In the United States we have three designations for midwives: Direct Entry who are apprentice trained;  Certified Professional Midwives who have taken courses, are apprentice trained and certified;         Certified Nurse Midwives who have completed a masters program in midwifery and almost exclusively practice in the hospital or in birth centers.   Hospital birth and home birth are different and require     different approaches to care. CPMs are skilled in attending home birth.

In the past I have written about my experience with home birth. After working in hospital labor delivery units for many years—beginning at Hutzel Hospital in Detroit in 1972—I made the surprising decision to sign on to a home birth practice (never thought I would do this). For four years I took weekend call as the birth nurse, attending women in labor, in their home.  A doctor or a CNM came for the  birth.  This    practice closed and attendants for home birth in Illinois are very few.

I attended 66 labors, 61 of which birth took place at home, 5 were transferred to the hospital. Through this experience my understanding of birth expanded. I was consistently attending women all the way through labor, birth and recovery.

Midwives and Birth
photo credit: T. Adriaenssen

All of the skills that I had taught as a Lamaze instructor were easier to include in the home setting. Women were more intuitive about working with their body. Interventions were fewer.

It was very important to carefully observe the progress of labor and recognize risk factors. An observant birth attendant could tell when transfer to the hospital was advisable. Unlike the hospital, where the use of medications, surgical rupture of membranes, a stationary position in bed and anesthesia pumps could set off a sudden emergency, problems became apparent gradually in the home. There was enough time to make a transfer to the hospital. Certification of  professional midwives at the state level could insure that midwives had the skills necessary for home birth.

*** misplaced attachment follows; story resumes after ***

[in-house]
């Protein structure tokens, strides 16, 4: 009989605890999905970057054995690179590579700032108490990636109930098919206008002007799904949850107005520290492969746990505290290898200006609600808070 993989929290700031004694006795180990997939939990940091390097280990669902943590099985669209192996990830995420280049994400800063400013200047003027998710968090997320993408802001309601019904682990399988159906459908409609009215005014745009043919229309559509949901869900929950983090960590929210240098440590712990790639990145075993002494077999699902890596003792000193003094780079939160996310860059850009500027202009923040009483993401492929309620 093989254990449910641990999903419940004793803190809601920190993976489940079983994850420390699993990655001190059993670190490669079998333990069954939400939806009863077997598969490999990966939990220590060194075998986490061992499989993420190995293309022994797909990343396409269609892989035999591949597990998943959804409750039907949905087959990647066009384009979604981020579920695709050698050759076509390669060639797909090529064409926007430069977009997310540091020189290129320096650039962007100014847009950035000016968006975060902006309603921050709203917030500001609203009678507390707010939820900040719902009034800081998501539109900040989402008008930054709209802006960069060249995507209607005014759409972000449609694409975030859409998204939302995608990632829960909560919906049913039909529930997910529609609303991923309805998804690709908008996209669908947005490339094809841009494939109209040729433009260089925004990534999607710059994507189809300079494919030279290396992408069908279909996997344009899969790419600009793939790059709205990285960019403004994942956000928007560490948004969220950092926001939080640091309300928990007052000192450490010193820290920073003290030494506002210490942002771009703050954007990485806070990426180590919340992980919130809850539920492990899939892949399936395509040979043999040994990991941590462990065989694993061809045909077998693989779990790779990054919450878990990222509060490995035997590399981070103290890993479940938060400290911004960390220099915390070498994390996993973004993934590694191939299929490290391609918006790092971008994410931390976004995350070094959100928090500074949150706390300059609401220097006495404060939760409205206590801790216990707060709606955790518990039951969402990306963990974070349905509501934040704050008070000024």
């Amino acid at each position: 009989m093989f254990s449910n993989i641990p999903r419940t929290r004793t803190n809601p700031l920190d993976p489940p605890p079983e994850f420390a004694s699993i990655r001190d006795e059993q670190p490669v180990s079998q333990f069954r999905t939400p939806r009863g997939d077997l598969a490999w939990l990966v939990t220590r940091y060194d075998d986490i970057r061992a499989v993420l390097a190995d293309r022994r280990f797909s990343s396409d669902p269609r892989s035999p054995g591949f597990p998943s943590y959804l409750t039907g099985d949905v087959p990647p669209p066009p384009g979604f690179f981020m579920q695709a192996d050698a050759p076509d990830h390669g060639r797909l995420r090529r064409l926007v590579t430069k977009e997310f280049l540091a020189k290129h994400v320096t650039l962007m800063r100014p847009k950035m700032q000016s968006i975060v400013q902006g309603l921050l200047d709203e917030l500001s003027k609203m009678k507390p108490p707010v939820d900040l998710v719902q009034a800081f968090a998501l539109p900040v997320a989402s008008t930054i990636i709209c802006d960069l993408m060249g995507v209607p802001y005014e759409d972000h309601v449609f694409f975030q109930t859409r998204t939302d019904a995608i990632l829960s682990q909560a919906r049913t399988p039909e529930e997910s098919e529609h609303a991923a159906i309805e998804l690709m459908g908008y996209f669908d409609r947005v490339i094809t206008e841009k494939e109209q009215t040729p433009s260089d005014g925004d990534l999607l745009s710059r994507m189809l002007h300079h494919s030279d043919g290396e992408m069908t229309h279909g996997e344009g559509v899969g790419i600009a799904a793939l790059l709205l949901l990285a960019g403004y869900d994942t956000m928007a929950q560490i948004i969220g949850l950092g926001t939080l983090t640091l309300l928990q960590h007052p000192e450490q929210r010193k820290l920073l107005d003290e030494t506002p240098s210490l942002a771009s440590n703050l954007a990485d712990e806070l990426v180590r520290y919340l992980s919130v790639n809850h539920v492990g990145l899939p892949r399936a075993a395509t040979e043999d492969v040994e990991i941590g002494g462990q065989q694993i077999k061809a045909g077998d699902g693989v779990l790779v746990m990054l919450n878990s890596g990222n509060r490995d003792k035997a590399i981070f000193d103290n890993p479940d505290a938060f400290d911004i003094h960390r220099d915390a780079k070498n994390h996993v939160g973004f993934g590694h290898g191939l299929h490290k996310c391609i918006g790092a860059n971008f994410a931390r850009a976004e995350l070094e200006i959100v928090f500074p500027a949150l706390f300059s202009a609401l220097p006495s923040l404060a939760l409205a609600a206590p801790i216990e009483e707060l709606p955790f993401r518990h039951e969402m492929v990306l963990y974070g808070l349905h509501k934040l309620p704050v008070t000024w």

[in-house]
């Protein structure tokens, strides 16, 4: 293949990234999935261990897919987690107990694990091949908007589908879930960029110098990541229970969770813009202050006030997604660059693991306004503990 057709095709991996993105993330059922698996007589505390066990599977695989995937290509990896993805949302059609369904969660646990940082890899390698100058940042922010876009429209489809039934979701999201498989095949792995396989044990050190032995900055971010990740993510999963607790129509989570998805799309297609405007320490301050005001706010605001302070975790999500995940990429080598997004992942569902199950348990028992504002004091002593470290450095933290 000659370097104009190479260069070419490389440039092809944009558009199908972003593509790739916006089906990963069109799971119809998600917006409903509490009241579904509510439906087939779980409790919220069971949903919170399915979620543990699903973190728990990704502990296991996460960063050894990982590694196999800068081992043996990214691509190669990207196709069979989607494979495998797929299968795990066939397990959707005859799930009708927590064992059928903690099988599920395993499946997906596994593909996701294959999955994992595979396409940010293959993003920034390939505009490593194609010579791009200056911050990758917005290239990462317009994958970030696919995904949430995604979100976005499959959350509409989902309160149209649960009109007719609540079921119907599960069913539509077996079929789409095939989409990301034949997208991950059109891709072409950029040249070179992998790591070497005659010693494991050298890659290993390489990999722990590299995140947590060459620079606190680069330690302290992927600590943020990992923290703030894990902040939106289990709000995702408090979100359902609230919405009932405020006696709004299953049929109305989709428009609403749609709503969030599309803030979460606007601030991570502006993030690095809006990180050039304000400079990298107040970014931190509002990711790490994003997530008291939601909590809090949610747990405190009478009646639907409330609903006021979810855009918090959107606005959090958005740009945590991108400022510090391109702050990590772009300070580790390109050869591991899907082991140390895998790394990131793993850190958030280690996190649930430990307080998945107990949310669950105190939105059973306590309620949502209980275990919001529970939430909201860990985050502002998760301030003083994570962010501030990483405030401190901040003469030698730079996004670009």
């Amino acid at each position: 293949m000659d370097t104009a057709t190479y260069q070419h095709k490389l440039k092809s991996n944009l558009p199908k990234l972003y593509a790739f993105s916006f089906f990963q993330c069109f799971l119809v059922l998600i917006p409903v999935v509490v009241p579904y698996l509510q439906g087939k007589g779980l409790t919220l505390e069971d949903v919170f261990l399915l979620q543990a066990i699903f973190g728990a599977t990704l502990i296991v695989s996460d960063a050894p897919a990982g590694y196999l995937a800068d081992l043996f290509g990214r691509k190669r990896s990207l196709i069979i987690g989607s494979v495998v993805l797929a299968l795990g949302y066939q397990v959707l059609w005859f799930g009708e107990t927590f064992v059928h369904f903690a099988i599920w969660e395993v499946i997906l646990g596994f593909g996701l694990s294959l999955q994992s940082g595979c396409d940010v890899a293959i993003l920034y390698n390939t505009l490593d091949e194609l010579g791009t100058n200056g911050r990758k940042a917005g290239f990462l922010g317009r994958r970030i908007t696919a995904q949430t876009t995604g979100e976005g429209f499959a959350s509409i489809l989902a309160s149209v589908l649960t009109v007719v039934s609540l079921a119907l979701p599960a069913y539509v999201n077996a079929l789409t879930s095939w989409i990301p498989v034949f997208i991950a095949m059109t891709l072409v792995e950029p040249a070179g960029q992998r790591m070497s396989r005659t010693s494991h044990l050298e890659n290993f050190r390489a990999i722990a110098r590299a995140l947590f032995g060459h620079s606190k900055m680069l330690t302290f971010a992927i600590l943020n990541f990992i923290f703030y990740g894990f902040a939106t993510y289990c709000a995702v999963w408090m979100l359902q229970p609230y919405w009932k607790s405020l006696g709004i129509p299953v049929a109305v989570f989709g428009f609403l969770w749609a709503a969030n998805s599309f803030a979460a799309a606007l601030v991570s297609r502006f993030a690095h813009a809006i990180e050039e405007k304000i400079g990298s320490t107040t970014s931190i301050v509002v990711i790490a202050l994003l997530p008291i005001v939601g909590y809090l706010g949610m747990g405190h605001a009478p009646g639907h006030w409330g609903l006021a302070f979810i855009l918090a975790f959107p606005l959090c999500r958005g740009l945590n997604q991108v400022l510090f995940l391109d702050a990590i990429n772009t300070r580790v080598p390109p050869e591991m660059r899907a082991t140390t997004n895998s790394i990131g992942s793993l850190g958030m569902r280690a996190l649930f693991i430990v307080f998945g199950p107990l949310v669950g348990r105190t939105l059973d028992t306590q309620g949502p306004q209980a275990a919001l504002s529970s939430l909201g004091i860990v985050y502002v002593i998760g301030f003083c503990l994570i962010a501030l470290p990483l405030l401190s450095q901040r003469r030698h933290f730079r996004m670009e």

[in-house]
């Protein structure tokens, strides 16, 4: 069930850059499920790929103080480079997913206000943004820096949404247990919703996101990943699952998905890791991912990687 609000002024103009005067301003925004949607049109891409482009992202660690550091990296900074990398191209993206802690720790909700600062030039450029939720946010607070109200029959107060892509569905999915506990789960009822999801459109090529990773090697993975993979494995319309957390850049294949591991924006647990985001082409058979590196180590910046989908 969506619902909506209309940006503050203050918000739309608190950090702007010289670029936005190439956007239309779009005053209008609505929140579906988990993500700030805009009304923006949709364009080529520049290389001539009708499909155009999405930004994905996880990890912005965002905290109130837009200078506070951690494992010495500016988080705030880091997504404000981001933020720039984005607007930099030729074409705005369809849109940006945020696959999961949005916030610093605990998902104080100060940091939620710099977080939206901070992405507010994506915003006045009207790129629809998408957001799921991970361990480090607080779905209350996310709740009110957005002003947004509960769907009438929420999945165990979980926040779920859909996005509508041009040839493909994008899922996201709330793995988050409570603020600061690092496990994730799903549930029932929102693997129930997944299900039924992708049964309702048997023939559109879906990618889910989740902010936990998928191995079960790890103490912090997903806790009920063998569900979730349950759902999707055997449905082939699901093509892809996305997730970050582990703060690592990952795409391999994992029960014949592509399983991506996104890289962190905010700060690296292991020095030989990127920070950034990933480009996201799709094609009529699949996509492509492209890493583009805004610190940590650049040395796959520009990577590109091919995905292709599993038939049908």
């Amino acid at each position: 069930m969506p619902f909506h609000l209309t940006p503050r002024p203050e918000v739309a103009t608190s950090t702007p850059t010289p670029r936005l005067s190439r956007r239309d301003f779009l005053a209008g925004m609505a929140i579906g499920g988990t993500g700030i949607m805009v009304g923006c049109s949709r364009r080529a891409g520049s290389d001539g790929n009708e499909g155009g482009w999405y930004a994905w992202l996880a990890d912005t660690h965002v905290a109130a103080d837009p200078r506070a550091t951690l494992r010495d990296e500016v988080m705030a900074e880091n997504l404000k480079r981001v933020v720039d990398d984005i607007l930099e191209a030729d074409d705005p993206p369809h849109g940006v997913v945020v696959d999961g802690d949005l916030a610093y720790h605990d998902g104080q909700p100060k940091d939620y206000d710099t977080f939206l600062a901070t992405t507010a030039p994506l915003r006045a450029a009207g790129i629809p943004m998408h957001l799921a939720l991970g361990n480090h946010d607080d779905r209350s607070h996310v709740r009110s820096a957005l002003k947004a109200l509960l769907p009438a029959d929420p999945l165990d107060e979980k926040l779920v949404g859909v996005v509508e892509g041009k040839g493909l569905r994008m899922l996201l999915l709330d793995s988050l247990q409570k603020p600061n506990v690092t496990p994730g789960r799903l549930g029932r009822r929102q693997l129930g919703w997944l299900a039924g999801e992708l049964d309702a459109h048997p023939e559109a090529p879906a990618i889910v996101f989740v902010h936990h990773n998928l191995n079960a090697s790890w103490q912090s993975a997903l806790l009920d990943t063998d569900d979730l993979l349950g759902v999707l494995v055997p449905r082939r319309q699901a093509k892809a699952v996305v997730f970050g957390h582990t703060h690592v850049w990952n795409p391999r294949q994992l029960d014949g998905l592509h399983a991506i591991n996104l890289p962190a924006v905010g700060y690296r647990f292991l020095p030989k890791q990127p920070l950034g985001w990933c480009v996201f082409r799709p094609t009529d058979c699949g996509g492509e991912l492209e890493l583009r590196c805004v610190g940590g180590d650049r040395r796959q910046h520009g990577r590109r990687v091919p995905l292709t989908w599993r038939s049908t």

What maternity care needs is a good communicating system between home birth attendants and hospital staff. Fear of a negative reception at the hospital sometimes leads to a delay in transfer to the hospital. Receiving a home birth patient in crisis can upset hospital staff– but on the other hand they are equipped to handle emergencies. The fear of lawsuits hovers over doctors.

But we should solve this. Midwives are focused on women’s health. They have more opportunities to teach and provide hands on care for women. Doctors are often balancing a very full schedule with minimal time with the patient,  I learned so much  about  the  women  I    attended by seeing them in their home setting. Midwives will bring the cost of maternity care down  and  improve the establishment of       successful breastfeeding.

Instead of putting tax dollars to work at Planned Parenthood,  let’s use the money to invest in health clinics  and  to increase  midwifery    services. CNMs that primarily work in the hospital could do a rotation in home birth, learning from CPMs. CPMs could do a rotation in the hospital with CNMs.  The legislature could work on tort reform  and   relieve doctors from the constant fear of lawsuits.

What can we do to move this forward?

  • Call or e-mail your Senators and House Rep., asking them to defund Planned Parenthood.
  • If you live in Illinois call or e-mail your House Rep. and ask him to support the House Bill, HB 4341.
  • You may also want to visit the website of Women Speak for Themselves. Not all women think that the government should provide funding for abortion.

Midwives and Birth

Linking with Tuesdays with a Twist,  A Little R & R and Whole Hearted Home